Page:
Don’t you think schools should rethink what is covered in Sex Ed class? I hardly remember what was covered, but I know that A) It didn’t make a lasting impression and B) It wasn’t any of the important stuff. That could be part of the reason so many couples are in the dark about ovulation and conception when they’re ready to make a baby. In Sex Ed, our teachers were just concerned with keeping us from becoming pregnant, but nobody prepared us for what we should know and do when we are ready to become parents. As a couple, when you are ready to build a family, having those pregnancy tests continuously coming up negative is discouraging and even devastating. While you should certainly meet with an OBGYN or fertility doctor if you’re struggling to conceive, you should also know these myths about ovulation and conception.
You only need to quit smoking during pregnancy
If you’re a smoker who is planning to have children, don’t wait until you’re pregnant to quit the habit or you may be waiting a long time. The chemicals in cigarettes can harm eggs during ovulation and make it difficult to conceive.
Only one ovary ovulates
In a healthy woman, both ovaries produce ovarian follicles. But only the healthiest is released as an egg, so in the end, only one ovary “wins” each month, but both ovaries can produce eggs.
Drink all the coffee you want
Here’s another habit you’ll have to cool it on if you’re trying to conceive. Excess amounts of caffeine can interfere with the muscle contractions of your fallopian tubes that are responsible for pushing eggs into your uterus.
Emotions don’t affect ovulation
Your hypothalamus affects many things, including your hormones, so if you’re stressed, it can affect your ovulation.
Ovulation and periods are separated by 14 days
While there is typically a 14-day period between the end of ovulation and the beginning of menstruation, there can be a 1 to 4 day variance, so start having sex within that variance if you want to conceive.
Thick white mucus means ovulation
The thick, white mucus you see could be a sign of ovulation, but it could also be sperm, a result of certain medications, or your regular discharge. Keep testing your basal temperature and other factors to determine ovulation.
Cramps are just for PMS
Ovulation can also come with mood swings, cramps, and many of the symptoms we associate with PMS.
There is no ovulation during perimenopause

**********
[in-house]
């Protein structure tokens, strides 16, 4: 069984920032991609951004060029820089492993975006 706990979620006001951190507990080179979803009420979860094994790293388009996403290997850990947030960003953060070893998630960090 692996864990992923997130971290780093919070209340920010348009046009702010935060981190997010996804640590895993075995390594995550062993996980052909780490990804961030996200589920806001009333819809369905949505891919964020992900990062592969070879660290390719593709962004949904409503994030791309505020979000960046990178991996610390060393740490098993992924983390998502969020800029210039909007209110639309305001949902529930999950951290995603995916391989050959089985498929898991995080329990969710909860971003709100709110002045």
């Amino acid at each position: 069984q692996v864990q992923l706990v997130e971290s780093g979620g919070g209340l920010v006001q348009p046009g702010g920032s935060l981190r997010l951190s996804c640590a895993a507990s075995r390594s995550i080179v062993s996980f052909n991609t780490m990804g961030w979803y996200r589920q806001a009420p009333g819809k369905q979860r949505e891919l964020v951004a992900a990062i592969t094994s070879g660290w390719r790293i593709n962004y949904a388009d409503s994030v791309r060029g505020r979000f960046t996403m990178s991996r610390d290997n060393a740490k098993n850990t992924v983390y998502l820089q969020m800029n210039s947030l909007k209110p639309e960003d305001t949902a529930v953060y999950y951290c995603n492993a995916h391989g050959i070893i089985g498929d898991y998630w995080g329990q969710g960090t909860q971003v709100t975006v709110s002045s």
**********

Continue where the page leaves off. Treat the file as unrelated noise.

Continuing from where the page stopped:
Not true. Oestrogen levels are dropping but they aren’t gone and eggs are still being released, so ovulation can still occur.
Only sex during ovulation counts
Sperm can live for three to five days in you, so even though fertility may only last 12 to 24 hours, sex you had a few days before could impregnate you.
But sex during ovulation is best
Nope. It could be too late. Remember the egg will leave within possibly 12 hours. So have sex when ovulation is coming up rather than in the middle of it.
As long as there are eggs, you’re good to go
While we would like to believe that women can produce children well into their forties (the way we see celebrities do all of the time!) the truth is that egg quality drops after 30 and it’s hard for a woman to produce a healthy egg after that age.
You should put on weight to conceive
Being under or overweight can interfere with ovulation, but so too can rapid changes in weight. So if you do need to gain or lose weight to increase your chances of conception, do so slowly.
Tracking temperature is the best way to track ovulation
A few other things, other than ovulation, may affect your basal temperature reading. To get the most accurate predictor of ovulation, get a luteinizing hormone tracker.
There are dead eggs in your period
Unused eggs are directed to the bloodstream by white cells, but they do not wind up in your period blood.
If you haven’t gone through menopause, you ovulate
Not every premenopausal woman ovulates. Irregular or missing periods can cease ovulation so if you suffer from either of these and hope to conceive, you need to speak to a doctor.